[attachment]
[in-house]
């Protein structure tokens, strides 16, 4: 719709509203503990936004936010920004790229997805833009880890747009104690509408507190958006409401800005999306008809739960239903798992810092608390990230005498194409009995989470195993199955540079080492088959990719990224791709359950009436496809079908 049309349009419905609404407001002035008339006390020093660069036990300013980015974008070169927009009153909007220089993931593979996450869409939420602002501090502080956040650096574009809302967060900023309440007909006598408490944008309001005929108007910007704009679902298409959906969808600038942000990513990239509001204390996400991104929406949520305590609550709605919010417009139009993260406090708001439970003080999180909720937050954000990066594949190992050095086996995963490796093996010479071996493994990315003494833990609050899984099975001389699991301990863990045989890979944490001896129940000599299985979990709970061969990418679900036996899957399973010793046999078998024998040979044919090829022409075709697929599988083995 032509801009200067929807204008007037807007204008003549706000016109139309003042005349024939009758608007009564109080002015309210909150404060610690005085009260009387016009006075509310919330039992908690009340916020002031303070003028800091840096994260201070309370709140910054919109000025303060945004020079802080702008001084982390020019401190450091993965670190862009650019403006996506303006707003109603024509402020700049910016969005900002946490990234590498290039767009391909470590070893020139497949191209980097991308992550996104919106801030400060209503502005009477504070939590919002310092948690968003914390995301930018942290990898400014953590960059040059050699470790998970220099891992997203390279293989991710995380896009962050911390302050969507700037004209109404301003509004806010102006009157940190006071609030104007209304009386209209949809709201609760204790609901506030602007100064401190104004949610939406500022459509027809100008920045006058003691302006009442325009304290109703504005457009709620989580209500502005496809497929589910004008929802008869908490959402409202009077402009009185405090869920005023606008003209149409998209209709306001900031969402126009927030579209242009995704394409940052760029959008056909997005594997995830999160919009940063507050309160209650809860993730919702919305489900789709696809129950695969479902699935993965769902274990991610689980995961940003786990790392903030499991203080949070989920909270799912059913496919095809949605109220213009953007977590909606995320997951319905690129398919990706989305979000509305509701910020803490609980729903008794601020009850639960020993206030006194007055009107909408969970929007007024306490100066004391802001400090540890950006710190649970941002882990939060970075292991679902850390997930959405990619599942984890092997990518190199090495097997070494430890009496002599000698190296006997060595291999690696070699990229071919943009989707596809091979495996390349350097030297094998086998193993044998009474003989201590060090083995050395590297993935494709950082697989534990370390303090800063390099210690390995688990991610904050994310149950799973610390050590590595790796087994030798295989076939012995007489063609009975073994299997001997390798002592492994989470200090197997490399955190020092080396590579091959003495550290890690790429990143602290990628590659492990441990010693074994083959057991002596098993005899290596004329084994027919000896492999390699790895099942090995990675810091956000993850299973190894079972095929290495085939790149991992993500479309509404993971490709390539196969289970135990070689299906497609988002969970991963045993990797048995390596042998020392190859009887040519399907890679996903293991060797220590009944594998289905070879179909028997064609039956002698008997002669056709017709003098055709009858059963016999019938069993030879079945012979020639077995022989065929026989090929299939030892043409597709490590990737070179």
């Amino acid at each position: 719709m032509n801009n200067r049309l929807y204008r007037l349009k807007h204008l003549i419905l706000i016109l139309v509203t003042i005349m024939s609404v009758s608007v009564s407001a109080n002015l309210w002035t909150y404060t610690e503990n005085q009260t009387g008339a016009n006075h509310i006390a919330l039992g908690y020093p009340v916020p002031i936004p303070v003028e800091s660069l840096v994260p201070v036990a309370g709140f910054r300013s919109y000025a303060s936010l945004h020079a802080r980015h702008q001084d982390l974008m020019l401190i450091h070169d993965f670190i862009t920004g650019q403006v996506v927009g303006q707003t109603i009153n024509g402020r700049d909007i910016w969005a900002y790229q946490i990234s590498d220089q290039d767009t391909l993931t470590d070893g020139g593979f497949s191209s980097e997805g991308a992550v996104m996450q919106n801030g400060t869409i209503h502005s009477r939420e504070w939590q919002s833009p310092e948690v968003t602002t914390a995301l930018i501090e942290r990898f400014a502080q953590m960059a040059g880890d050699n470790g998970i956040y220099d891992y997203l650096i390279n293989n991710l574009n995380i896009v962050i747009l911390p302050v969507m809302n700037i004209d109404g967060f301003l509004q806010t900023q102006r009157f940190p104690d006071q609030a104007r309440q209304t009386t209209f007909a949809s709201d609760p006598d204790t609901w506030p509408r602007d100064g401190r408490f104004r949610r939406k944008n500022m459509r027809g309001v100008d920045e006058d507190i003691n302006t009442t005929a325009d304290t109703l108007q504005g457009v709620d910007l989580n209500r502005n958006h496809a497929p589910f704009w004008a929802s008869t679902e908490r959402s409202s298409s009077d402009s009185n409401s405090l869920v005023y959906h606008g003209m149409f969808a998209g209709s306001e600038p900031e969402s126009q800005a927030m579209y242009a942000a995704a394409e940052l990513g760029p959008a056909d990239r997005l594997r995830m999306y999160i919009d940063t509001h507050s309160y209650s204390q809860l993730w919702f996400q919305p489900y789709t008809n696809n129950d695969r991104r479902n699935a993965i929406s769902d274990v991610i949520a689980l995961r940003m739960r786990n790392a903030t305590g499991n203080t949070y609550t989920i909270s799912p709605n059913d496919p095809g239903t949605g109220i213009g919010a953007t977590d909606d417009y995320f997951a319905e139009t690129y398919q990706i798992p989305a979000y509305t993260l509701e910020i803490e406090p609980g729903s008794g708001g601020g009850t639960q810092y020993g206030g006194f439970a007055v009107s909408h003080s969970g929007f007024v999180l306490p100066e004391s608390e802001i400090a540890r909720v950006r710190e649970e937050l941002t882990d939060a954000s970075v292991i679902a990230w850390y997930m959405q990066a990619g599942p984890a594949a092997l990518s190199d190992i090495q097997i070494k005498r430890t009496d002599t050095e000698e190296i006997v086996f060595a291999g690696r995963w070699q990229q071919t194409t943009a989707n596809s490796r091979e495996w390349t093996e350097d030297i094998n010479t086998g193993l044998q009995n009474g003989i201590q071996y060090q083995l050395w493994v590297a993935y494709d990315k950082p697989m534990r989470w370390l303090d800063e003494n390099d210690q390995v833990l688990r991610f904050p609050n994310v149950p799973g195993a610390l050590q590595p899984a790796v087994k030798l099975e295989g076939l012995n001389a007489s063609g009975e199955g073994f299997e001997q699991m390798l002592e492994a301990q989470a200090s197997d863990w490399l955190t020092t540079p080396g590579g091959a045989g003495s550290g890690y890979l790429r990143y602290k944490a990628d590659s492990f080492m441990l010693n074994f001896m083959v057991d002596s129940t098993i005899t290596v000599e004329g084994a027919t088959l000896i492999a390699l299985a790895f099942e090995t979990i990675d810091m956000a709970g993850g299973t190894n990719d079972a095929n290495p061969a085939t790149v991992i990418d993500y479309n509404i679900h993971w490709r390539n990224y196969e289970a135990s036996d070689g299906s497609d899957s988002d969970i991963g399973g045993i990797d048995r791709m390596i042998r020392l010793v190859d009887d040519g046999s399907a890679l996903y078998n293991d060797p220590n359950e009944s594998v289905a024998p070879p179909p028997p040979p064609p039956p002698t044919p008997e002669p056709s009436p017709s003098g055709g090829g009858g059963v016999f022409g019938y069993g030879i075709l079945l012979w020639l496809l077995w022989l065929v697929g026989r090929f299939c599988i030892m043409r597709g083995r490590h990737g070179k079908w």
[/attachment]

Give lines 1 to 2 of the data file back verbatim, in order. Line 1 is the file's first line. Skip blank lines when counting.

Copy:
[in-house]
């Protein structure tokens, strides 16, 4: 719709509203503990936004936010920004790229997805833009880890747009104690509408507190958006409401800005999306008809739960239903798992810092608390990230005498194409009995989470195993199955540079080492088959990719990224791709359950009436496809079908 049309349009419905609404407001002035008339006390020093660069036990300013980015974008070169927009009153909007220089993931593979996450869409939420602002501090502080956040650096574009809302967060900023309440007909006598408490944008309001005929108007910007704009679902298409959906969808600038942000990513990239509001204390996400991104929406949520305590609550709605919010417009139009993260406090708001439970003080999180909720937050954000990066594949190992050095086996995963490796093996010479071996493994990315003494833990609050899984099975001389699991301990863990045989890979944490001896129940000599299985979990709970061969990418679900036996899957399973010793046999078998024998040979044919090829022409075709697929599988083995 032509801009200067929807204008007037807007204008003549706000016109139309003042005349024939009758608007009564109080002015309210909150404060610690005085009260009387016009006075509310919330039992908690009340916020002031303070003028800091840096994260201070309370709140910054919109000025303060945004020079802080702008001084982390020019401190450091993965670190862009650019403006996506303006707003109603024509402020700049910016969005900002946490990234590498290039767009391909470590070893020139497949191209980097991308992550996104919106801030400060209503502005009477504070939590919002310092948690968003914390995301930018942290990898400014953590960059040059050699470790998970220099891992997203390279293989991710995380896009962050911390302050969507700037004209109404301003509004806010102006009157940190006071609030104007209304009386209209949809709201609760204790609901506030602007100064401190104004949610939406500022459509027809100008920045006058003691302006009442325009304290109703504005457009709620989580209500502005496809497929589910004008929802008869908490959402409202009077402009009185405090869920005023606008003209149409998209209709306001900031969402126009927030579209242009995704394409940052760029959008056909997005594997995830999160919009940063507050309160209650809860993730919702919305489900789709696809129950695969479902699935993965769902274990991610689980995961940003786990790392903030499991203080949070989920909270799912059913496919095809949605109220213009953007977590909606995320997951319905690129398919990706989305979000509305509701910020803490609980729903008794601020009850639960020993206030006194007055009107909408969970929007007024306490100066004391802001400090540890950006710190649970941002882990939060970075292991679902850390997930959405990619599942984890092997990518190199090495097997070494430890009496002599000698190296006997060595291999690696070699990229071919943009989707596809091979495996390349350097030297094998086998193993044998009474003989201590060090083995050395590297993935494709950082697989534990370390303090800063390099210690390995688990991610904050994310149950799973610390050590590595790796087994030798295989076939012995007489063609009975073994299997001997390798002592492994989470200090197997490399955190020092080396590579091959003495550290890690790429990143602290990628590659492990441990010693074994083959057991002596098993005899290596004329084994027919000896492999390699790895099942090995990675810091956000993850299973190894079972095929290495085939790149991992993500479309509404993971490709390539196969289970135990070689299906497609988002969970991963045993990797048995390596042998020392190859009887040519399907890679996903293991060797220590009944594998289905070879179909028997064609039956002698008997002669056709017709003098055709009858059963016999019938069993030879079945012979020639077995022989065929026989090929299939030892043409597709490590990737070179």